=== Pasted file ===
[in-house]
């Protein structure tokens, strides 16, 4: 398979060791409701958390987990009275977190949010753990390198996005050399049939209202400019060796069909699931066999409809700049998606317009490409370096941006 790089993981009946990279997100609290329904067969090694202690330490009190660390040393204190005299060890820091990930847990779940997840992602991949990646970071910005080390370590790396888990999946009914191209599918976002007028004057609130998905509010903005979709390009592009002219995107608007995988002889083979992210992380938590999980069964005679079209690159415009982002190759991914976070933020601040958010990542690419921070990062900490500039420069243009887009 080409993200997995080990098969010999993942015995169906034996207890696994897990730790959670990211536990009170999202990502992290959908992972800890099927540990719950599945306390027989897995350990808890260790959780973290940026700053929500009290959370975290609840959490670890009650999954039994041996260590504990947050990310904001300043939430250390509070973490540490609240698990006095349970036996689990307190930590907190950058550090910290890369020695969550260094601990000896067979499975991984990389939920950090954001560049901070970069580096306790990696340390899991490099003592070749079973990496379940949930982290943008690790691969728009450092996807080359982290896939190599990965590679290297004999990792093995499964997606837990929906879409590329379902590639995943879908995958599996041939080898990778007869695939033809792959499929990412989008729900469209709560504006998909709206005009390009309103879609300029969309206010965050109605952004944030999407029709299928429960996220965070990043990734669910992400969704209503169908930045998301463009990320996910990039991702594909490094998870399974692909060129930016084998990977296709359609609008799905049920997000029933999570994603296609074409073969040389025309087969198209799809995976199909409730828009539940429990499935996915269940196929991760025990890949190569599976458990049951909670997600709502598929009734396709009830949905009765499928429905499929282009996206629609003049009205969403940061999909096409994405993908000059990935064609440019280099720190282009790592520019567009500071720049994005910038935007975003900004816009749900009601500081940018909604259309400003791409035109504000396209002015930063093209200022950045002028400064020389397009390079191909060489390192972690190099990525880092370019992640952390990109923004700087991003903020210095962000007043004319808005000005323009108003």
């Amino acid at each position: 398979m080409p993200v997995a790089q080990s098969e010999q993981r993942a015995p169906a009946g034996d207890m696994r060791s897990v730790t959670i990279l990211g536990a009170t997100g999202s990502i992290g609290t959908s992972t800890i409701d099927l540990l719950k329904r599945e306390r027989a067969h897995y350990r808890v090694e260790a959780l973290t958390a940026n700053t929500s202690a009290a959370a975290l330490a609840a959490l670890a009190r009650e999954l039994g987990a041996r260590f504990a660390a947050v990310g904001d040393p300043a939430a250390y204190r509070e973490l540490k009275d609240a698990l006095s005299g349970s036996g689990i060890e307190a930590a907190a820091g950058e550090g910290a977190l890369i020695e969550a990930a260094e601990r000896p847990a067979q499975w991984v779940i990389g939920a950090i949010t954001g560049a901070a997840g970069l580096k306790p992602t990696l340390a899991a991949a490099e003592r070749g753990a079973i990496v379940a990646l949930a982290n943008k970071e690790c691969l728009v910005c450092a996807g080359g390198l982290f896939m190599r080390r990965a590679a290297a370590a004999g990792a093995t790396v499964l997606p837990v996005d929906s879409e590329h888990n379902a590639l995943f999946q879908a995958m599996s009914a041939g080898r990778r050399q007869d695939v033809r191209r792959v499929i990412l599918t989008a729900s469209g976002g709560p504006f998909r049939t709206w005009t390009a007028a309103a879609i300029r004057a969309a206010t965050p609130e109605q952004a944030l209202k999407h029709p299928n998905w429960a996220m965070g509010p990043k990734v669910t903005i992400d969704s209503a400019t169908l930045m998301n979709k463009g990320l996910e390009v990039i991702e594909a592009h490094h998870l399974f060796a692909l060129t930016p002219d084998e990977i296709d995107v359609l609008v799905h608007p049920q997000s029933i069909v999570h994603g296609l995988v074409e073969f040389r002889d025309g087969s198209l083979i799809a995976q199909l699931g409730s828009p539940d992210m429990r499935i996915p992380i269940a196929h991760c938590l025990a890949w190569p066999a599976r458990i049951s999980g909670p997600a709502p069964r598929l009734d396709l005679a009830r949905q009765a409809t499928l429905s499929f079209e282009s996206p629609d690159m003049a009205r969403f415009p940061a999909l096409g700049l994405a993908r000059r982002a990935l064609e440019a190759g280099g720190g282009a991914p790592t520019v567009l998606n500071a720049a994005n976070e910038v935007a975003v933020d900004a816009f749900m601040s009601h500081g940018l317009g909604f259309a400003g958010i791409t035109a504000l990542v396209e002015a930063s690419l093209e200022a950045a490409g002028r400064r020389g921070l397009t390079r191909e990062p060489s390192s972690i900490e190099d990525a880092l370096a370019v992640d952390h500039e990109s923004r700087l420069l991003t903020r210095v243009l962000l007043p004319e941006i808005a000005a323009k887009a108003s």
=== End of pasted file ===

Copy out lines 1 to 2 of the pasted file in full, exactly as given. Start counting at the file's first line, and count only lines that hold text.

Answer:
[in-house]
């Protein structure tokens, strides 16, 4: 398979060791409701958390987990009275977190949010753990390198996005050399049939209202400019060796069909699931066999409809700049998606317009490409370096941006 790089993981009946990279997100609290329904067969090694202690330490009190660390040393204190005299060890820091990930847990779940997840992602991949990646970071910005080390370590790396888990999946009914191209599918976002007028004057609130998905509010903005979709390009592009002219995107608007995988002889083979992210992380938590999980069964005679079209690159415009982002190759991914976070933020601040958010990542690419921070990062900490500039420069243009887009 080409993200997995080990098969010999993942015995169906034996207890696994897990730790959670990211536990009170999202990502992290959908992972800890099927540990719950599945306390027989897995350990808890260790959780973290940026700053929500009290959370975290609840959490670890009650999954039994041996260590504990947050990310904001300043939430250390509070973490540490609240698990006095349970036996689990307190930590907190950058550090910290890369020695969550260094601990000896067979499975991984990389939920950090954001560049901070970069580096306790990696340390899991490099003592070749079973990496379940949930982290943008690790691969728009450092996807080359982290896939190599990965590679290297004999990792093995499964997606837990929906879409590329379902590639995943879908995958599996041939080898990778007869695939033809792959499929990412989008729900469209709560504006998909709206005009390009309103879609300029969309206010965050109605952004944030999407029709299928429960996220965070990043990734669910992400969704209503169908930045998301463009990320996910990039991702594909490094998870399974692909060129930016084998990977296709359609609008799905049920997000029933999570994603296609074409073969040389025309087969198209799809995976199909409730828009539940429990499935996915269940196929991760025990890949190569599976458990049951909670997600709502598929009734396709009830949905009765499928429905499929282009996206629609003049009205969403940061999909096409994405993908000059990935064609440019280099720190282009790592520019567009500071720049994005910038935007975003900004816009749900009601500081940018909604259309400003791409035109504000396209002015930063093209200022950045002028400064020389397009390079191909060489390192972690190099990525880092370019992640952390990109923004700087991003903020210095962000007043004319808005000005323009108003």